THE AMERICAN CIVIL LIBERTIES Union has joined a growing chorus of critics pushing for reform of King County's inquests into cop-related killings. King County Executive Ron Sims is now setting up a committee to study possible changes, but for the moment insists the inquest system is "fair and impartial."
Inquests, the verdicts of which are only advisory, are called whenever death results from actions by one of the approximately 3,000 state, county, city, and suburban police and custody officers working in King County. Under the scrutiny of a judge, the King County prosecutor's office presents facts to a jury that in turn renders a judgment on whether the death was justified. Under the 22-year reign of King County Prosecutor Norm Maleng, none of an estimated 100 inquests has led to the charging of a law enforcement officer, even though some victims were unarmed and shot at close range.
Critics say the process is biased in favor of police officers because the cases are investigated by fellow cops and presented to the court by their fellow law enforcement partner, the county prosecutor, who has great sway in the courtroom. During a recent inquest of a man shot in the back of the head by a Seattle officer, for example, prosecutors sided with the officer to successfully exclude the testimony of the only contrary witness, a forensics expert who claimed the shooting didn't happen as police said ("Open and shot case," SW, 5/18).
Last month in Seattle, a mentally ill black man, David Walker, was shot and killed while carrying a knife, sparking new calls from black leaders for inquest revisions. (Of 33 people who died at Seattle police hands—shot or choked—since 1980, 19 were white and 14 were minorities.)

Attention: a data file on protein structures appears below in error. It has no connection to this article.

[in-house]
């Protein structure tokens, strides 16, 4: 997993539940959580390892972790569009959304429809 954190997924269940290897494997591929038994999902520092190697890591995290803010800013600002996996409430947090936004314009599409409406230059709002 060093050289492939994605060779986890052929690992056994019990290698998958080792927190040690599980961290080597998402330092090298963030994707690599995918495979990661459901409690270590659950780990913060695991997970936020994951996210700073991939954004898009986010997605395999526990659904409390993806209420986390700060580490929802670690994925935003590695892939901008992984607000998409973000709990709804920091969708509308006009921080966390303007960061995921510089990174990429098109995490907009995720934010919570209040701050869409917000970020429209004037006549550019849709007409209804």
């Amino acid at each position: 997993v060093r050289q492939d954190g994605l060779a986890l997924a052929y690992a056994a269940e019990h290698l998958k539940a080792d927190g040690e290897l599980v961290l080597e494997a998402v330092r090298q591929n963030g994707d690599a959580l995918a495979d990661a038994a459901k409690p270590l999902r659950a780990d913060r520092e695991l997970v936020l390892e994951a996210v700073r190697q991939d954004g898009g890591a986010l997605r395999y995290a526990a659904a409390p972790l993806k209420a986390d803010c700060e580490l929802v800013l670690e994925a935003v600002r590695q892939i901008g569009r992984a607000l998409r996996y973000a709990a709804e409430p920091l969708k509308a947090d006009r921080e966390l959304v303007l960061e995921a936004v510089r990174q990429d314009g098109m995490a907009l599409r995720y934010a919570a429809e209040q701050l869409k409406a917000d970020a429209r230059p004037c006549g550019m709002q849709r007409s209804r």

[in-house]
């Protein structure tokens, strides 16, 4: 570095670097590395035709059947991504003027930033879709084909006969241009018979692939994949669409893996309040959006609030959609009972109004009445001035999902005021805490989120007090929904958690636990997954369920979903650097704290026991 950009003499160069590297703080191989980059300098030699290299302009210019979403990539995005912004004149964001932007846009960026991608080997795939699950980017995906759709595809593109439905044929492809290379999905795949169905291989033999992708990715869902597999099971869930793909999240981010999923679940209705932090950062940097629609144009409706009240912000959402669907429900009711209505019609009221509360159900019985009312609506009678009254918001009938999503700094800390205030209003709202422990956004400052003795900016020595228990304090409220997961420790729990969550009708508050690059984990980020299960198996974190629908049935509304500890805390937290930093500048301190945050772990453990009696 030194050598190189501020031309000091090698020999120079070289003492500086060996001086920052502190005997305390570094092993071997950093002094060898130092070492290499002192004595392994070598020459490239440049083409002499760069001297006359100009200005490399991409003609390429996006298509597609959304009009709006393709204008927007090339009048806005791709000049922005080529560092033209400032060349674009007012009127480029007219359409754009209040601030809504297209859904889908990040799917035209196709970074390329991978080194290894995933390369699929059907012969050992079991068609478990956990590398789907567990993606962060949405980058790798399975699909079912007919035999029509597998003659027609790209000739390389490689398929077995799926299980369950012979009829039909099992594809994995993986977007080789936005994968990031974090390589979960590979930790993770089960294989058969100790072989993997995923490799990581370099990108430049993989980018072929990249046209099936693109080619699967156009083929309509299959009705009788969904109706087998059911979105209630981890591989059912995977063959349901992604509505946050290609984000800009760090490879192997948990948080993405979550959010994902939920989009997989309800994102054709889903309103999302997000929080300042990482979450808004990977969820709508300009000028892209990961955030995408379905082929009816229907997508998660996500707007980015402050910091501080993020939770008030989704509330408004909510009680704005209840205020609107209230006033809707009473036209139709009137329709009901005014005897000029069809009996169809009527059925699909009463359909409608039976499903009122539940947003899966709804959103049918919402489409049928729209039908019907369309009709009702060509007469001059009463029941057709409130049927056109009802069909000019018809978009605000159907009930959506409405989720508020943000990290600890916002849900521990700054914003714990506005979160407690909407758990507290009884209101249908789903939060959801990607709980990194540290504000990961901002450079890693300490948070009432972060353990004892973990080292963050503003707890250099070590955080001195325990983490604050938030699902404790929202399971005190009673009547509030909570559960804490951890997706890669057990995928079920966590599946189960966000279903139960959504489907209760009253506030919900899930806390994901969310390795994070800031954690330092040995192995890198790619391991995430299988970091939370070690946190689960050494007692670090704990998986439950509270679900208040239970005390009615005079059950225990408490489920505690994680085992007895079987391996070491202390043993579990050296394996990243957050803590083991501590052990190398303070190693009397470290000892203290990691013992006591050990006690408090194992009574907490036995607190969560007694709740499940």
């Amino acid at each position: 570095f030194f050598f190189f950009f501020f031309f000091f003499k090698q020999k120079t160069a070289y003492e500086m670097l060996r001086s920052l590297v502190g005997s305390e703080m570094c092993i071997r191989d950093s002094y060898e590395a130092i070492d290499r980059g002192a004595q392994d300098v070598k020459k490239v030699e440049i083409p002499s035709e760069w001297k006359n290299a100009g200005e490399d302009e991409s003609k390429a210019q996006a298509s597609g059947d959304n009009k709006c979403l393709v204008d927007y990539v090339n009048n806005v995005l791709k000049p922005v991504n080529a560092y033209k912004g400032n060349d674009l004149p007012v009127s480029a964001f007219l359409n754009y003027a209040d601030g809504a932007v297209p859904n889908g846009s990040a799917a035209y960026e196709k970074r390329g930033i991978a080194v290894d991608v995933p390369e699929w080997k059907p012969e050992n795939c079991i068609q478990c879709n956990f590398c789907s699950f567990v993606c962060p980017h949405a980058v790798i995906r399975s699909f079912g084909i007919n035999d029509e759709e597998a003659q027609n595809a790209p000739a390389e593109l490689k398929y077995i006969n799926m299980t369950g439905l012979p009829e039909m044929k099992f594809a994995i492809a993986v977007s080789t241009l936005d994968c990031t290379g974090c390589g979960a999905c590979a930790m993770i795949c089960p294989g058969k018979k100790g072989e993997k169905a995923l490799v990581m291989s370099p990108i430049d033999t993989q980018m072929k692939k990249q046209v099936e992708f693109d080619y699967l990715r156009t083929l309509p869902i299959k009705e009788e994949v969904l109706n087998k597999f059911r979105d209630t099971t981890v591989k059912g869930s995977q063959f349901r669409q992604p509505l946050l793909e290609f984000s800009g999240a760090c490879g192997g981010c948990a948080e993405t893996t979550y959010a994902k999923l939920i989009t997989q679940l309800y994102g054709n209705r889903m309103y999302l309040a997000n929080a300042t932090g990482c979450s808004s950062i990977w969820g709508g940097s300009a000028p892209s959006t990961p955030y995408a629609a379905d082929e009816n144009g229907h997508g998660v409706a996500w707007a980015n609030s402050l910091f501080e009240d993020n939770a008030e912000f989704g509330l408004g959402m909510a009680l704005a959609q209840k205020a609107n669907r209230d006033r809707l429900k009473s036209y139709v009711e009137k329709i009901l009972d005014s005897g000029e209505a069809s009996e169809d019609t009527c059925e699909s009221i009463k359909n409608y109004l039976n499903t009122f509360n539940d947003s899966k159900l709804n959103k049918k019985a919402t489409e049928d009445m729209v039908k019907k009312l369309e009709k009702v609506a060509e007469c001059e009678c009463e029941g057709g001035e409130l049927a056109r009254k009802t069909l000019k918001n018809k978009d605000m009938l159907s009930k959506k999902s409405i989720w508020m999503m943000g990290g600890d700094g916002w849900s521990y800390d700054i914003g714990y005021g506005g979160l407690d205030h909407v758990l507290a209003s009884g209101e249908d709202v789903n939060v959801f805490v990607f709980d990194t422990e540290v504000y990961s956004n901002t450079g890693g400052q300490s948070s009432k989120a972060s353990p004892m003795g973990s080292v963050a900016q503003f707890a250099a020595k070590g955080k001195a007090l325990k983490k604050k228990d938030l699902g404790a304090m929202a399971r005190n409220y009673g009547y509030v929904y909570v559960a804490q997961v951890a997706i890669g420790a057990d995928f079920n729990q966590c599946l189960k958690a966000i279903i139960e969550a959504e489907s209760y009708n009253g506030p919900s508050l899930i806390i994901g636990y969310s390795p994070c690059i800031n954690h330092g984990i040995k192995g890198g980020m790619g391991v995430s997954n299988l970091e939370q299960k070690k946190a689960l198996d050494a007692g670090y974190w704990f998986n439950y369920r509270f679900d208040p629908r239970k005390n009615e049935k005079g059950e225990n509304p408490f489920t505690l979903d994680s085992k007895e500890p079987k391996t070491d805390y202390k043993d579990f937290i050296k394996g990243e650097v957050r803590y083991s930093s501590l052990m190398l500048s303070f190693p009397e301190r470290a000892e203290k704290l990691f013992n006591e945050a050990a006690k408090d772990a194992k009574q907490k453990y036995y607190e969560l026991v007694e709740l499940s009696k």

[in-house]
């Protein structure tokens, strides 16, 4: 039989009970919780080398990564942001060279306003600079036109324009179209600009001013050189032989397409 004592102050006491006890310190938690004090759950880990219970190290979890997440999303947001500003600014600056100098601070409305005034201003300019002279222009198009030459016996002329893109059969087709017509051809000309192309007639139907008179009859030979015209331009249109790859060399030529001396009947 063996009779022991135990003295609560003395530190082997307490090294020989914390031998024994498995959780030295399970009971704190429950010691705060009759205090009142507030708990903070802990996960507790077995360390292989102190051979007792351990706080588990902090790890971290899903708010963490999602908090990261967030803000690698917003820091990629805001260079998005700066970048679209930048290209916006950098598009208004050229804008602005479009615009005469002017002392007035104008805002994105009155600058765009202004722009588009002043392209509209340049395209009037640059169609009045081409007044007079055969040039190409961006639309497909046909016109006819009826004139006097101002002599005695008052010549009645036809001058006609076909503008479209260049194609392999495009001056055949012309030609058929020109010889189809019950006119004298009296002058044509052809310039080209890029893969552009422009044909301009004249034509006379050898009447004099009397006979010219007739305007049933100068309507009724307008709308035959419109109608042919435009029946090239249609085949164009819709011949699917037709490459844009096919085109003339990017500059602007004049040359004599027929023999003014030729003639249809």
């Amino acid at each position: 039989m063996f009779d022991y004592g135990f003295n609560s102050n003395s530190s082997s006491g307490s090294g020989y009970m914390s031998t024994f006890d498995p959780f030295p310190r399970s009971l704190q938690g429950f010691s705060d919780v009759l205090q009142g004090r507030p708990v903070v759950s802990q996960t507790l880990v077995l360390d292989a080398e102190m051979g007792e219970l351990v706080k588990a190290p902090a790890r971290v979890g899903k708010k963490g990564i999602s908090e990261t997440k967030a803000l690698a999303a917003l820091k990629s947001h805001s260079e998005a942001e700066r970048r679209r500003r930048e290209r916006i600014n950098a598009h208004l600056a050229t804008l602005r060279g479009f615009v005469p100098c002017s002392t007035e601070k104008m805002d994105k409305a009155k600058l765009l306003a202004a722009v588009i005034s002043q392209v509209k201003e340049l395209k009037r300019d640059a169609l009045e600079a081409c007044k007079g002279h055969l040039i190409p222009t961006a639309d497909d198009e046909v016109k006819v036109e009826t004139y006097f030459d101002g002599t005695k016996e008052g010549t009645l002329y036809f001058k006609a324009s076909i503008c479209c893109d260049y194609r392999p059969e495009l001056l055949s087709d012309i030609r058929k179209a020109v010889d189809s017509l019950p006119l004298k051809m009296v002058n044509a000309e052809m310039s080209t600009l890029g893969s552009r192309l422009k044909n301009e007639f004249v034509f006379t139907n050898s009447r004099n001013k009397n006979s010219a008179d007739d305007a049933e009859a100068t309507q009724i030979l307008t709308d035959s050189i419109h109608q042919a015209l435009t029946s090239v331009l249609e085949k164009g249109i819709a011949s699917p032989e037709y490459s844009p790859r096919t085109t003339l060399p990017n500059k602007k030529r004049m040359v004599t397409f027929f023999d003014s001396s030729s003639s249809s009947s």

The NAACP and local bar officials have been seeking changes in the inquest system since last fall, and the ACLU renewed the call two weeks ago in a letter to Sims. Citing a Seattle Weekly report ("License to kill," 11/4/99), the ACLU's Gerard Sheehan wrote, "Although it may be credibly argued that few police officers use excessive force that results in death, it can not be credibly argued that it never happens."
The Weekly revealed that despite widely varying circumstances in each case, the juries found the killings by cops justified in every King County District Court inquest in modern memory, save for a few ending without findings of any sort. Critics think the prosecutor uses those "biased" outcomes as an excuse to avoid filing charges.
SHEEHAN SAYS the "initial problem" with inquests is that the prosecutor is the sole presenter of evidence. Especially when "a deputy sheriff is the shooter," he says, "the potential for civil liability against the county gives rise to the most obvious conflict of interest for the prosecutor's office." He noted also that the system doesn't allow the questioning of jurors for biases, provide for closing summations, or allow fair representation of the victim's family. (Some police officers feel the system is unfair to them, as well.)
Sims' spokesperson Elaine Kraft says the county exec hasn't yet responded to the ACLU. But earlier this month Sims informed the NAACP that a panel of law enforcement representatives and community members would be formed to study the "perception of unfairness" of inquests. However, he told NAACP leader Oscar Eason Jr., "I do not intend to recommend changes for the Walker inquest, which is already scheduled. . . . I am confident that the current procedures will afford a fair and impartial inquest."